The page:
After Linkola's death, the incumbent Minister for Foreign Affairs Pekka Haavisto and Minister of the Environment and Climate Change Krista Mikkonen, both from the Green League, expressed their condolences and praised Linkola's significant efforts for nature conservation. Haavisto said that Linkola had influenced generations of environmentalists, and while Linkola did not defend human rights, there never was disagreement about conservation.[1]



  1. ^ a b c d e f g h "Luonnonsuojelija Pentti Linkola on kuollut" (in Finnish). Yleisradio. 5 April 2020. Retrieved 5 April 2020.
  2. ^ a b "Pentti Linkola 1932-2020: Äärimmäinen luonnonsuojelija ei säästänyt itseään – ihmisten vihaajaksi luultu erakko oli loistava seuramies" (in Finnish). Iltalehti. 5 April 2020. Retrieved 5 April 2020.
  3. ^ "Pentti Linkola kuoli kotonaan nukkuessaan, vielä viikko sitten hän osallistui kokoukseen, suunnitteli metsien suojelua – ja odotti, milloin linnut alkavat taas laulaa" (in Finnish). Aamulehti. 5 April 2020. Retrieved 5 April 2020.
  4. ^ Mika LaVaque-Manty, "Arguments and fists: political agency and justification in liberal theory", Routledge, 2002, p. 159.
  5. ^ a b c d e Harris, Paul G. (2009). Environmental Change and Foreign Policy: Theory and Practice. Routledge. p. 125. ISBN 9781134014811.
  6. ^ Henry Minde, Svein Jentoft, Harald Gaski, "Indigenous peoples: self-determination, knowledge, indigeneity", Eburon Uitgeverij B.V., 2008, p. 100.
  7. ^ a b George C. Schoolfield, "A history of Finland's literature", U of Nebraska Press, 1998, p. 271.
  8. ^ Wilson, Jason (19 March 2019). "Eco-fascism is undergoing a revival in the fetid culture of the extreme right". The Guardian. ISSN 0261-3077. Retrieved 26 June 2023.
  9. ^ Protopapadakis, Evangelos D. (11 December 2014). "Environmental Ethics and Linkola's Ecofascism: An Ethics Beyond Humanism". Frontiers of Philosophy in China. 9 (4): 586–601. doi:10.3868/s030-003-014-0048-3. ISSN 1673-3436.
  10. ^ Johnson, Jenell (3 January 2023). Every Living Thing: The Politics of Life in Common. Penn State Press. ISBN 978-0-271-09628-5.
  11. ^ Benoist, L. (2020). Green is the new brown. Ecology in the metapolitics of the French far right today. CPS: International Master’s Programme in Human Ecology Human Ecology Division Department of Human Geography Faculty of Social Sciences Lund University. Supervised by Andreas Malm.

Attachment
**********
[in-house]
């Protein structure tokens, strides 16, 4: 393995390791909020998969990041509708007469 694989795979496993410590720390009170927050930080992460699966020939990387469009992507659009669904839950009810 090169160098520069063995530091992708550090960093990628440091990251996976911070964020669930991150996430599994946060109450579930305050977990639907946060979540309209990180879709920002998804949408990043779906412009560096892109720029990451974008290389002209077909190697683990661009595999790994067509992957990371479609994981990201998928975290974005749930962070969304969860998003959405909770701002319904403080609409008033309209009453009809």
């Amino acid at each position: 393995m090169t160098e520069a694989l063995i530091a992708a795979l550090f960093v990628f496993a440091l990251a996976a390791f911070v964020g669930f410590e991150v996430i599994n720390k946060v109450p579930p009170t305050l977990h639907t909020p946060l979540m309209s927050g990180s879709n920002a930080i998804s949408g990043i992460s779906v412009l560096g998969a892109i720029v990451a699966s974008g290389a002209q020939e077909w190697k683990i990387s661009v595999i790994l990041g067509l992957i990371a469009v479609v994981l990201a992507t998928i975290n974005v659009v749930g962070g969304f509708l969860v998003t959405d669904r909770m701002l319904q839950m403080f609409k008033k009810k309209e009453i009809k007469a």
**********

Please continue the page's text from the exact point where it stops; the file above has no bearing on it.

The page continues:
12. ^ Turtiainen, Pekka: Kalastaja. Sääksmäki: Voipaalan taidekeskus, 2015.
  13. ^ Wilson, Jason (19 March 2019). "Eco-fascism is undergoing a revival in the fetid culture of the extreme right". The Guardian. ISSN 0261-3077. Retrieved 26 June 2023.
  14. ^ a b c Leikola, Anto (December 2014). "LINKOLA, Pentti. Naturvårdare, fiskare, samhällskritiker". Biografiskt lexikon för Finland (in Swedish).
  15. ^ Uutuuskirja paljastaa Pentti Linkolan suosion naisten keskuudessa: ”Olihan se imartelevaa miehiselle itsetunnolle” Ilta-Sanomat
  16. ^ a b Kirja-arvio: Tyylikäs elämäkerta Pentti Linkolasta auttaa ymmärtämään kuohuttavaa ekoeksentrikkoa Etelä-Suomen Sanomat
  17. ^ a b Pentti Linkolan elämäkerta paljastaa kolmiodraaman – kalastaja, kirjailija ja ajattelija on myös naistenmies! Aamulehti
  18. ^ Luonnonsuojelija ja toisinajattelija Pentti Linkola on kuollut – menehtyi 87-vuotiaana Kainuun Sanomat
  19. ^ Linkola, Can Life Prevail?: A Radical Approach to the Environmental Crisis (Budapest: Arktos, 2011).
  20. ^ Keitä ne on, ne luonnon sankarit? Kiitoksia saivat niin aktiivitoimijat kuin omat isätkin. Yksi oli ylitse muiden... Yle
  21. ^ "Pentti Linkolan entinen kumppani Anneli Jussila kertoo viimeisistä hetkistä: "Hän kuoli rauhallisesti kotonaan"" (in Finnish). MTV. 5 April 2020. Retrieved 5 April 2020.
  22. ^ Protopapadakis, Evangelos D. (2014). "Environmental Ethics and Linkola's Ecofascism: An Ethics Beyond Humanism" (PDF). Frontiers of Philosophy in China. 9 (4): 590. doi:10.3868/s030-003-014-0048-3.
  23. ^ "Pentti Linkola: Ecofascism and Deep Ecology". Retrieved 22 March 2019.
  24. ^ Linkola, P., "Humanflood", trans. H. Heinonen & M. Moynihan. Originally published in Apocalypse Culture II, ed. A. Parfrey (Feral House, 2000). pp. 436–451. ISBN 0922915571
  25. ^ Neuhaus, Richard John (1997). The best of The Public square: selections from Richard John Neuhaus' celebrated column in First things. Institute on Religion and Public Life. p. 61. ISBN 0-9659507-0-0.
  26. ^ Milbank, Dana (24 May 1994). "A Strange Finnish Thinker Posits War, Famine as Ultimate 'Goods'". The Wall Street Journal Asia. p. 1.
  27. ^ Näistä asioista Pentti Linkola muistetaan Ilta-Sanomat
  28. ^ "Pentti Linkola räväytti kovaa tekstiä vielä viimeisessä IS-haastattelussaankin – ja ylisti Greta Thunbergia". Ilta-Sanomat (in Finnish). 5 April 2020. Retrieved 3 March 2021.
  29. ^ "Eino Leinon palkinto" (in Finnish). The Finnish Book Foundation. Archived from the original on 23 October 2014. Retrieved 30 January 2015.
  30. ^ a b Pentti Linkola: Writings
  31. ^ Jotta ihminen voisi tyytyä ja luopua Turun Sanomat
  32. ^ Cafaro, Philip. (2012). Book review of "Can Life Prevail? A Revolutionary Approach to the Environmental Crisis," by Pentti Linkola. Environmental Values. 21. 534-536. 10.2307/41714210.

Further reading